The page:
The ileoanal pull-through procedure, also referred as restorative proctocolectomy, is rarely performed in urgent cases. This procedure can be potentially offered to patients in good clinical condition, namely, young patients with normal anal sphincter function and/or rectal adenocarcinoma or uncontrollable hemorrhage (Figs. 7, 8). The real advantages of the IPAA are avoidance of permanent stoma and maintenance of the anal route of evacuation, along with the inherent eradication of the disease and discontinua-
tion of anti-inflammatory therapy. Disadvantages include length and complexity of the procedure, possibility of pelvic nerve injuries, pouchitis, septic complications and frequent evacuations. The most significant complications of IPAA include anastomotic and pouch suture-line leak that can lead to pelvic infection, fibrosis and poor functional outcome. Another major complication is pouch vaginal fistula that can require pouch resection. Pouchitis is an inflammatory disease with an aetiologic mechanism not yet clarified. Increasing bowel movements, fever, abdominal cramps and tenderness usually respond to rehydration and metronidazole. Repeated episodes of pouchitis may have deleterious functional effects. The two main technical controversies of the IPAA procedure regard choice of anastomosis and need for diverting ileostomy. The double-stapled pouch-anal anastomosis, 1.5-2.0 cm proximal to the dentate line, is currently considered easier to perform than a mucosectomy with hand-sewn anastomosis . There is no significant difference between the two techniques with respect to functional outcome although patients with mechanical anastomosis tend to experience higher resting sphincter pressure and less nocturnal incontinence [51-53].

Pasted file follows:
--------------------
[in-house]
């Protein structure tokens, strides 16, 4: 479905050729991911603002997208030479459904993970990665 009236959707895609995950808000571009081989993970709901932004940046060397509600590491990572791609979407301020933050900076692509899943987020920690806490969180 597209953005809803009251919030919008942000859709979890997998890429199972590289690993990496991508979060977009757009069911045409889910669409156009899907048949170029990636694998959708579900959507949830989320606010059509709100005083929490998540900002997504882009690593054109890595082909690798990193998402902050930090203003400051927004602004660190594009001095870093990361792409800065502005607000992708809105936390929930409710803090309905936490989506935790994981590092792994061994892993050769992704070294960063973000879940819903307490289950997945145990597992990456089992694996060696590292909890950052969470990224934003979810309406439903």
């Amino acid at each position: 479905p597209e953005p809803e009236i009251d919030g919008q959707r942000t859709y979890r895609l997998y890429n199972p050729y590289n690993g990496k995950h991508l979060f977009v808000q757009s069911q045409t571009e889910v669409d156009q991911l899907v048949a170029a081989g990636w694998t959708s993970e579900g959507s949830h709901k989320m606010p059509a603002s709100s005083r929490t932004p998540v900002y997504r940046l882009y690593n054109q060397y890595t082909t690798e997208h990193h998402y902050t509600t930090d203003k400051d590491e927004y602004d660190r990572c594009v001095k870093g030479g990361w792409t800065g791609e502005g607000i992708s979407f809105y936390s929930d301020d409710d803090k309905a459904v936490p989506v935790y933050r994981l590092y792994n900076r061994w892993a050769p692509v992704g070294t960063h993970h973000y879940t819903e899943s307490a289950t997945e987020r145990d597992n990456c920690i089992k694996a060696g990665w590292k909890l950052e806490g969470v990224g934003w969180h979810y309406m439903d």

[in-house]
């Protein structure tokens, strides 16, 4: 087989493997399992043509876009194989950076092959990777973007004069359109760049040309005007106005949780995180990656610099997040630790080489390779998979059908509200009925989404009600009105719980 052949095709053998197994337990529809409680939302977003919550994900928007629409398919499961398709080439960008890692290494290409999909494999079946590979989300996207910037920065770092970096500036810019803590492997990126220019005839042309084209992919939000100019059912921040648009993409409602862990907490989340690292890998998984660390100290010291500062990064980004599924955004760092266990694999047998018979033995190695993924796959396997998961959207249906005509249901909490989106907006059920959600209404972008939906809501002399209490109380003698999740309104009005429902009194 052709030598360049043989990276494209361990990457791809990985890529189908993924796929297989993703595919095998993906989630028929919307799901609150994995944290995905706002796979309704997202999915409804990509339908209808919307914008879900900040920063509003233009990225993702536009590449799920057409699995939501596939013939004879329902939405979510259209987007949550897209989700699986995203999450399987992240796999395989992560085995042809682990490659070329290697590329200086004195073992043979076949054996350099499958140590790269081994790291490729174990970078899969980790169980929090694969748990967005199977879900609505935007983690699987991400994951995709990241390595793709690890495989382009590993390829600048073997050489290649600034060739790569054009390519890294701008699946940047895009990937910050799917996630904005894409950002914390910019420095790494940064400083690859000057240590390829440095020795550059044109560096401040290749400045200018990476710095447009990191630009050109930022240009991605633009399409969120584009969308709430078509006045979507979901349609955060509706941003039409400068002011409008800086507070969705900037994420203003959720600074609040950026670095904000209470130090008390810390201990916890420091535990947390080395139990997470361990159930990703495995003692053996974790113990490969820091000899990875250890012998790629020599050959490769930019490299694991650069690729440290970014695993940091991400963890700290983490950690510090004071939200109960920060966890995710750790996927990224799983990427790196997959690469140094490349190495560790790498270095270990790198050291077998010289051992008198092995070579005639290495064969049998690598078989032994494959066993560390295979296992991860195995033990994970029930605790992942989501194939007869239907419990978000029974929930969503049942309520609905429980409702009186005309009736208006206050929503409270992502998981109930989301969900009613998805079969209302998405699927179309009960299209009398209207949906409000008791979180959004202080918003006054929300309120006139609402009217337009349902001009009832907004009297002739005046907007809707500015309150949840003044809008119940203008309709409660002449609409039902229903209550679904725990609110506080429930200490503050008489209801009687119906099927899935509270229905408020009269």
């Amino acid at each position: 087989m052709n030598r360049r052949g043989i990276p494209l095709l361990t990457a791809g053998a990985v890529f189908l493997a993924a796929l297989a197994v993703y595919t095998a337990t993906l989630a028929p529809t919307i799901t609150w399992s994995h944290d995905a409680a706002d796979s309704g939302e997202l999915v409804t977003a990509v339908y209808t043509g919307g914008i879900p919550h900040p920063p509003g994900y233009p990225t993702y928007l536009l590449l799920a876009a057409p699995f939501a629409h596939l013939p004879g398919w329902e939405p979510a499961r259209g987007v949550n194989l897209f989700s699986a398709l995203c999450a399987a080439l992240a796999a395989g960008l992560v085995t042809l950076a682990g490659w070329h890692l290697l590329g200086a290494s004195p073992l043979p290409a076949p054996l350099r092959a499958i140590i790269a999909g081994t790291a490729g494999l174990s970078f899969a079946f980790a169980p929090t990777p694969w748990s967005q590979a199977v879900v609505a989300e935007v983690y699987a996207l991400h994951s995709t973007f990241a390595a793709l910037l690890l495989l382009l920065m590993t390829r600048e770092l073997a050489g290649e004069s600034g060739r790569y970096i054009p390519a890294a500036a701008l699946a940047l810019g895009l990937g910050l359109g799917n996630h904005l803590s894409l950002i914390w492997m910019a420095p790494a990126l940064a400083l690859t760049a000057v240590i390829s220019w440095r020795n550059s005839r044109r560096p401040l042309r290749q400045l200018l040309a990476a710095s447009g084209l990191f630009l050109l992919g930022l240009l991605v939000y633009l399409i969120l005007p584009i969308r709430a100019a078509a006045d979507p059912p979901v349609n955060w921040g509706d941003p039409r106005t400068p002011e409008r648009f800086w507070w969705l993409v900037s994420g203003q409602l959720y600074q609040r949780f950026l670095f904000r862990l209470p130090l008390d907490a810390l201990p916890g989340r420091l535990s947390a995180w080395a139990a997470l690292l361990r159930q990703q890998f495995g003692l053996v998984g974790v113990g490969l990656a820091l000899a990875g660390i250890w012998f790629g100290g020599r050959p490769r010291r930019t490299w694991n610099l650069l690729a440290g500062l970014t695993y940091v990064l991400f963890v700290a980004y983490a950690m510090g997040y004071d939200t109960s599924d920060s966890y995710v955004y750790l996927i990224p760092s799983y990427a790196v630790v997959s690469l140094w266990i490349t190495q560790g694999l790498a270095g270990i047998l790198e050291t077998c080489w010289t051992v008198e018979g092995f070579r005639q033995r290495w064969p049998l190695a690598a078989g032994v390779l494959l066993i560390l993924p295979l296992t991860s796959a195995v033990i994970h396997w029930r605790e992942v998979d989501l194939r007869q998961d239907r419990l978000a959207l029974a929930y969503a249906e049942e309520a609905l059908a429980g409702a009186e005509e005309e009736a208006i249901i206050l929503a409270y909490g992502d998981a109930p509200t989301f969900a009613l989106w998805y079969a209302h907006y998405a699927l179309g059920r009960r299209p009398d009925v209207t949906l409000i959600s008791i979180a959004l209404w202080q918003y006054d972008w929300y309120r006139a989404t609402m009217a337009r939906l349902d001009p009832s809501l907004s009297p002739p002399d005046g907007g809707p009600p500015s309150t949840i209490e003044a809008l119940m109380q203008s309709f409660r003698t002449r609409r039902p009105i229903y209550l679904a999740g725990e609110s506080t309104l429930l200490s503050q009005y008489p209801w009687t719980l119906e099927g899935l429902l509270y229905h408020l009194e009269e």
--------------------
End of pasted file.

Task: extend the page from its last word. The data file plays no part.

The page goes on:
Opponents of the stapled procedure without mucosectomy are concerned about leaving in place columnar epithelium with the potential risk of cancer in the transitional area. However, there is evidence of an island of residual mucosa even after mucosectomy with hand-sewn anastomosis [54, 55]. Proponents of the one-stage procedure, without diverting ileosto-my, believe that a single operation lowers risk of postoperative small-bowel obstruction and reduces hospital stay and total costs. Supporters of the double-stapling technique suggest that septic complications related to pouch leakage might be more severe in patients without a diverting ileostomy . A one-stage procedure, without temporary loop ileostomy, should be offered only to select patients in order to avoid ileostomy takedown and ileostomy-associated morbidity higher than 20% [57-59]. However, in patients with portal hypertension due to primary sclerosing cholangitis, an ileostomy should be discouraged to avoid peristomal varices . Ileostomy closure should be delayed after 6 weeks of primary surgery. After stoma mobilisation, the ileostomy can be closed with a hand-sewn, end-to-end anastomosis, a stapled side-to-side anastomosis or a mechanical end-to-end functional anastomosis.
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